Putting pen to paper to actually write the discussion guide is a struggle for me, you can ask my colleagues who are forever patient as I miss deadlines to turn something in. Discussion writer’s block is a thing; I am intimidated by the enormity of the audience and task in front of me. I know it is but a shadow of that of Christopher Paul Curtis and Varian Johnson, who reach millions. Still, if even a mere one hundred teachers try these lessons, they’ll be done with thousands of kids. Should they reuse them for a few years the number magnifies. I know the reach of these lesson plans because I work in the Scholastic Library and Archive. One of the most frequent information requests we get - which predate my beginning at Scholastic in 2012 - are from teachers who have lost or misplaced the lesson plans that go along with one of their favorite Classroom Magazines articles, that they teach with year after year. I need the discussion guide to stand the test of time. What if they put it in the backmatter of a future paperback edition? 

For this guide in particular, it was important to me to put myself in the shoes of my fellow educators. Introducing and discussing how and why people have been historically marginalized is one of the toughest parts of teaching, so the guide opens with ideas for addressing social emotional learning and answering tough questions. I also wanted to create a meaningful pre-reading activity that students could revisit throughout the duration of the unit. Being a librarian I loved the research that goes into detective work and solving mysteries, there is always almost a scene in the library or on a web browser. Keying in on the yearbooks that are key elements of the story, my own online research led to learning about the North Carolina Digital Heritage Center, where they are “actively digitizing African American high school yearbooks up through their closure or integration.” Creating this pre-reading activity influenced me to keep going with the yearbook theme and offer the creation of one as a post-reading activity.

One overthinks things, but devoting time to this discussion guide during the tumult of 2020 was incredibly meaningful. I am a huge fan of Varian Johnson’s work, especially Twins and The Great Greene Heist, which I had everyone read in our employee book club. We even got the editor to join us for the conversation. I am super excited of course for Playing the Cards You’re Dealt, where the main character plays in a Spades tournament, which is being published in October 2021. Taking my autographed copy of The Great Greene Heist off the top shelf last summer, I reflected on Varian Johnson’s CSK acceptance speech. We all shed tears as he addressed his daughters, and only his daughters, pointing out that all of the authors, illustrators, and book makers in the room were there to support them, an experience that makes me feel even more pressure to do his discussion guide justice. Varian Johnson has high expectations, and I share his sense of urgency. I open the book to see what he inscribed and see this:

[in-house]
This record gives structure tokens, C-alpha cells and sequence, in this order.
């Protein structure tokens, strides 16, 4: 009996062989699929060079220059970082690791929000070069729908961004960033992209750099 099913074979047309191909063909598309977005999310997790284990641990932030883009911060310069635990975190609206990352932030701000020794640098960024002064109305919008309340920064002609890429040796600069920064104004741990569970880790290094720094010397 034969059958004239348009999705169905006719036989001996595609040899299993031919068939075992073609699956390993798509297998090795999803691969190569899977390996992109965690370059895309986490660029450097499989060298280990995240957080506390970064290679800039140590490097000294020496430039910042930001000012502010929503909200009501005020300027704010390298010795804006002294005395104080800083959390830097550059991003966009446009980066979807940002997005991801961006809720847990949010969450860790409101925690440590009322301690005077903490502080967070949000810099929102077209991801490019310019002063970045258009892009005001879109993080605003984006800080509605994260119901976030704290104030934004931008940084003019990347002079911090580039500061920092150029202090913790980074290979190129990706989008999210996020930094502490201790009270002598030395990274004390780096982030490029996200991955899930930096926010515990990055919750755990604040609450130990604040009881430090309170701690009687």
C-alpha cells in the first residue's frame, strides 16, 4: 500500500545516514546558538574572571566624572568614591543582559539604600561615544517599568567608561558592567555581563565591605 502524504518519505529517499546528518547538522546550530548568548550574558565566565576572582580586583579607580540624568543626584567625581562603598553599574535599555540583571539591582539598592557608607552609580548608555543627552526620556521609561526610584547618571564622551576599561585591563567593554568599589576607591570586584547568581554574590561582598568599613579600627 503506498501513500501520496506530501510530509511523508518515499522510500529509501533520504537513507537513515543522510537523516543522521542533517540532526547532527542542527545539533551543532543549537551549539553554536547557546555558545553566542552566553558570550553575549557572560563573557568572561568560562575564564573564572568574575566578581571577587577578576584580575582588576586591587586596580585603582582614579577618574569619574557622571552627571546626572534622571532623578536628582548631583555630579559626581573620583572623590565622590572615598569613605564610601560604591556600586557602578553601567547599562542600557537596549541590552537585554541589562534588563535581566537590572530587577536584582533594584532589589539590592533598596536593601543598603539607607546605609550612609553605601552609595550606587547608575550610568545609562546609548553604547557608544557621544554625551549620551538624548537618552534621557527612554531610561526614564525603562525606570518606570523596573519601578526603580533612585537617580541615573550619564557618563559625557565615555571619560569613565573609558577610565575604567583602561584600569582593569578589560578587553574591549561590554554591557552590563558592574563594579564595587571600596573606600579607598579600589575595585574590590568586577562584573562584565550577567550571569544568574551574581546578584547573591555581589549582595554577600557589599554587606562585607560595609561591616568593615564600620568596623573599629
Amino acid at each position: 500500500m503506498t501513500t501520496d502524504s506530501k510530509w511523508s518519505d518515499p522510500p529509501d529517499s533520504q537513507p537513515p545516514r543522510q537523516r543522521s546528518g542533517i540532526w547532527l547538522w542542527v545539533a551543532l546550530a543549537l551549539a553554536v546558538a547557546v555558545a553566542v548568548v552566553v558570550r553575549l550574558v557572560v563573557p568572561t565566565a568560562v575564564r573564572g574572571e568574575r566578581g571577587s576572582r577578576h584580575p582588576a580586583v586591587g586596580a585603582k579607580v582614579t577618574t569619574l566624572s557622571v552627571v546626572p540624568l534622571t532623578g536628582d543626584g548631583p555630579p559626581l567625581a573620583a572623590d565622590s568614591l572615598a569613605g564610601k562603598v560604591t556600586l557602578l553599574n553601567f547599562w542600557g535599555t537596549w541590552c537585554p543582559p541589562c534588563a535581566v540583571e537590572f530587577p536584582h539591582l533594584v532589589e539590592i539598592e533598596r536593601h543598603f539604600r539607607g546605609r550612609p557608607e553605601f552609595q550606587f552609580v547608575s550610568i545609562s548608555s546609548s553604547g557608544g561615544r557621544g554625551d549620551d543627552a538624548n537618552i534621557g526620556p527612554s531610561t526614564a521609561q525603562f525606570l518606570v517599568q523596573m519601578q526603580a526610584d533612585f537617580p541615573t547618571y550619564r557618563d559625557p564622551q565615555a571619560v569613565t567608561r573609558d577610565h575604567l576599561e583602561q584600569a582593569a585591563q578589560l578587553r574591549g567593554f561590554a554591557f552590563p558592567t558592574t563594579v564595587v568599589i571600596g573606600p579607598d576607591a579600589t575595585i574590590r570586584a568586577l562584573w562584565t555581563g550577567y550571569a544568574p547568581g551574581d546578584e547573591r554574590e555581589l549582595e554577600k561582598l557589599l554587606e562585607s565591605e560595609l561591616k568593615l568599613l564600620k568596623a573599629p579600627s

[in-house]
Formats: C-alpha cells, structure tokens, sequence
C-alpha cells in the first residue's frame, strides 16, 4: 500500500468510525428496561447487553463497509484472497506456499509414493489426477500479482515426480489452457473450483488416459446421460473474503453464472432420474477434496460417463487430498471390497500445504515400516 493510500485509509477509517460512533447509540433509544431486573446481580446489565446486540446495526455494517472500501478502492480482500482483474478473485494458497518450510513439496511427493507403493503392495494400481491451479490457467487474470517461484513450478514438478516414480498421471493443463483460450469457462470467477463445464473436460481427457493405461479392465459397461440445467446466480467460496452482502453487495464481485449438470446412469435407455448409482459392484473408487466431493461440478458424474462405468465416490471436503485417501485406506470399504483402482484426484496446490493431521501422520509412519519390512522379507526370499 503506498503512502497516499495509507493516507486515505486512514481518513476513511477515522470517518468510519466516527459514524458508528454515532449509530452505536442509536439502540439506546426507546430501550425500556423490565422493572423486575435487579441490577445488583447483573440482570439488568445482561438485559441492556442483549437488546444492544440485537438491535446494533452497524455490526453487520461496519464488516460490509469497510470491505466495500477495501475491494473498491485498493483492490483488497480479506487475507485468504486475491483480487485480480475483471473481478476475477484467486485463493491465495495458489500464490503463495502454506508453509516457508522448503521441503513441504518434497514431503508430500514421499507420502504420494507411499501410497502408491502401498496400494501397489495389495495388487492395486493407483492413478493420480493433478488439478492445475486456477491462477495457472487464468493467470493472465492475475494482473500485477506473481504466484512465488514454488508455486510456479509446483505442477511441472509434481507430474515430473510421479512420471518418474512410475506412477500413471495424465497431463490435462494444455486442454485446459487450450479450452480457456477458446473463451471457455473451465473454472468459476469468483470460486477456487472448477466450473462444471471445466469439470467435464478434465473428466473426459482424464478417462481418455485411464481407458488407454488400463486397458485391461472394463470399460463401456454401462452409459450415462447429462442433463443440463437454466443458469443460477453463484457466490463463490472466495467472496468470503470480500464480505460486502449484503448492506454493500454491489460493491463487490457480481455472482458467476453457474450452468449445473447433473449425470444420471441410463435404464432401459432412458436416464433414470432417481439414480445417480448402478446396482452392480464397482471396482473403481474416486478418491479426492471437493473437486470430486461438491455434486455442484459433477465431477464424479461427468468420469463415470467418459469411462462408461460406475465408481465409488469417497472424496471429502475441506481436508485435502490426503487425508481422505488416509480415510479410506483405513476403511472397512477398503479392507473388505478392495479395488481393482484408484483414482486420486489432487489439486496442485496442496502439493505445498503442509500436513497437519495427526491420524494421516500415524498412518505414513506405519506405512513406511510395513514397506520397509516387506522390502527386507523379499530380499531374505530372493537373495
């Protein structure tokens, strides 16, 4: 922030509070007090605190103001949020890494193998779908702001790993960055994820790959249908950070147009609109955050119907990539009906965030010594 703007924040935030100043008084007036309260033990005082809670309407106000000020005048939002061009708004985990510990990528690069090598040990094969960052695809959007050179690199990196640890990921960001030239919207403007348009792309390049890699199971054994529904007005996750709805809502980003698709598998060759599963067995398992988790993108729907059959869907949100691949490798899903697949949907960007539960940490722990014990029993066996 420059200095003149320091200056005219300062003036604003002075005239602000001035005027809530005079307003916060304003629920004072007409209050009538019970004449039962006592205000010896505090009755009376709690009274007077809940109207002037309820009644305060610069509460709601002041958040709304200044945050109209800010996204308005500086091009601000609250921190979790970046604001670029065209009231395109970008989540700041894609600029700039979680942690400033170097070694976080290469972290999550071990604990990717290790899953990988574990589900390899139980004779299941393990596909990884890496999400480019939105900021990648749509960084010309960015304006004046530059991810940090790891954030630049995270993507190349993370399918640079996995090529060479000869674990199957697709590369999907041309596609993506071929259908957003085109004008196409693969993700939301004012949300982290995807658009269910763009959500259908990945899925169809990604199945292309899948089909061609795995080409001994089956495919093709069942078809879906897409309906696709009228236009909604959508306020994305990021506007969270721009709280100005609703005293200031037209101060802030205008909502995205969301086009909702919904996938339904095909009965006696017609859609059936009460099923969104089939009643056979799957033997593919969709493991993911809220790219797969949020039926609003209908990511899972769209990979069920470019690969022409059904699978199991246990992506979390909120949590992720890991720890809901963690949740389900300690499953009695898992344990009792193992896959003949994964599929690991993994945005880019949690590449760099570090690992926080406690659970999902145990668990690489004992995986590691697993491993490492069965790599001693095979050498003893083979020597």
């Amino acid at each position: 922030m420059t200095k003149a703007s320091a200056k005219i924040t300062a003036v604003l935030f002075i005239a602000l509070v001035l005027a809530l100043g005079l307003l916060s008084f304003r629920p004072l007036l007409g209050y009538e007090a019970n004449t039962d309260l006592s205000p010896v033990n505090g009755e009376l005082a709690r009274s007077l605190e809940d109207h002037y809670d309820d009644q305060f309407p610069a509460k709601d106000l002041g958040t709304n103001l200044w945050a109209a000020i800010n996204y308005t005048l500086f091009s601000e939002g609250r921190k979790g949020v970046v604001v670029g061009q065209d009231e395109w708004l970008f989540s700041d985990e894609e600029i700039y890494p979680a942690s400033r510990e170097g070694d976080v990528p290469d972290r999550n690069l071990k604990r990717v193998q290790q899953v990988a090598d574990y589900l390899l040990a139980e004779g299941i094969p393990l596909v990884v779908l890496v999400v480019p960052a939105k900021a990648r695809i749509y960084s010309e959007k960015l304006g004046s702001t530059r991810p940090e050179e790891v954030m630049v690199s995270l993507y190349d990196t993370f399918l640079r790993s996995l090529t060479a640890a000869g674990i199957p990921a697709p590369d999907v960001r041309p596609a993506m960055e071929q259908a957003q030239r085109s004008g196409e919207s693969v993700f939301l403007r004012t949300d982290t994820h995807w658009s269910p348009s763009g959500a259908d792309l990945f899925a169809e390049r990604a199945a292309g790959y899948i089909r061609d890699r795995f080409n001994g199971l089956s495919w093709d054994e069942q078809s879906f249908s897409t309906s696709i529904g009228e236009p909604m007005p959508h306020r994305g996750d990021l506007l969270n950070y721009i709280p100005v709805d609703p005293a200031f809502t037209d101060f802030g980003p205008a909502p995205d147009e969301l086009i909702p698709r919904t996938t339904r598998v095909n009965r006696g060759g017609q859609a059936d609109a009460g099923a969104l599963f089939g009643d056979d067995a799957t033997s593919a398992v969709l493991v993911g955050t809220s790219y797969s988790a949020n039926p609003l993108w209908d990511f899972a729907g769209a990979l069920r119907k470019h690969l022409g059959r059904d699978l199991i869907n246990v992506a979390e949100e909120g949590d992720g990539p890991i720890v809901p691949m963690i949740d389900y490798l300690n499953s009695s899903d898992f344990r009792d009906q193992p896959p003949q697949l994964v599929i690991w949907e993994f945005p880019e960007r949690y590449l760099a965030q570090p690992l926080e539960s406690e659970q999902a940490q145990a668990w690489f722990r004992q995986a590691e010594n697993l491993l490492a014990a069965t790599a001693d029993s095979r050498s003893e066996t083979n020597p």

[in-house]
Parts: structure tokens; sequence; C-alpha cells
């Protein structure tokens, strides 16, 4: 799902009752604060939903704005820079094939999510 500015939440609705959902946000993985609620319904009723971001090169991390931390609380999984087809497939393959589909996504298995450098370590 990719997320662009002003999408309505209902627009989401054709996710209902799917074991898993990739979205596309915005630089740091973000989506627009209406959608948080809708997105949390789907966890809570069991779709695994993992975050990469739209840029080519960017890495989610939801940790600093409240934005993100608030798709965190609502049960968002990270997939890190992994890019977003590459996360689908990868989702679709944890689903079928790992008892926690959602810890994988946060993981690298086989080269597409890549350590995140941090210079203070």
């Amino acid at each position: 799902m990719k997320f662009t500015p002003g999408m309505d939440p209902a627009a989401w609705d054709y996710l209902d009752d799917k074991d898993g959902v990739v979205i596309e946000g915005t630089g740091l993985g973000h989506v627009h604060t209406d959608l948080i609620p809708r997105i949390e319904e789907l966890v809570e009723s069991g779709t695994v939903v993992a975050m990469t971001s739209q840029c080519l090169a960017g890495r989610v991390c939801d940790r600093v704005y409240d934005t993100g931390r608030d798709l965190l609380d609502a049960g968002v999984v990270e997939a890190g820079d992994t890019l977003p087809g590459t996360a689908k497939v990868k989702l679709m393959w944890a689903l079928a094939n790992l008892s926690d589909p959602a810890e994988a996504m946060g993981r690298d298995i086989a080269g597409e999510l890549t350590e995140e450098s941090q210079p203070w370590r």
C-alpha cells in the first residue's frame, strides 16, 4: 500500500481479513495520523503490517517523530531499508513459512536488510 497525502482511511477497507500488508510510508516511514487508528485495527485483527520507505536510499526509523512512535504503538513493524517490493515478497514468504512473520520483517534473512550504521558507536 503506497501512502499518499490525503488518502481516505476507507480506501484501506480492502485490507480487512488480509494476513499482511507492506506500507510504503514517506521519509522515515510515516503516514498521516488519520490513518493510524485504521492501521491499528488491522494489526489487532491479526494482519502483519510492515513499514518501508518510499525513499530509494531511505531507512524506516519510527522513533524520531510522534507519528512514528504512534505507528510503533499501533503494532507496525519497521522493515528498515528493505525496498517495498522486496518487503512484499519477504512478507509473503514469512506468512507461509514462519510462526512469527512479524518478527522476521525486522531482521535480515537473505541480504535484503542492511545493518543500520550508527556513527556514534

Deimosa, Happy Reading! Remember, always have a plan! - Varian Johnson 8/19/2014

Gah! I was not overthinking anything. I finally started typing.

There is so much more to say, and there are so many more discussion guide questions and lesson ideas I could develop if there were no deadlines. I joke that I can create a lesson on any subject for The Parker Inheritance, but the reality is that I taught 4th, 8th, 9th, 10th, 11th, 12th graders and adults as far as age levels, and ELA, math, personal wellness, reading, college prep, common branches and GED as far as subjects. Remembering that I don’t need to spell out the details to my peers, who write lesson plans every day, I pare my ideas down to single sentences and bullet points, spelling out URLs fully for those who will use this as a print document. There are at least three ideas per subject, and at least four subjects beyond ELA. Just the right number of vocabulary words… page numbers are a must, as well as citations of all the standards addressed in each lesson, to save time for the teacher. Then I email it to my peers in Trade with profuse apologies for the extra weeks it took.

Total sticky note count:

  • Major moments: 25 
  • Aspects of storytelling: 7
  • Vocabulary: 20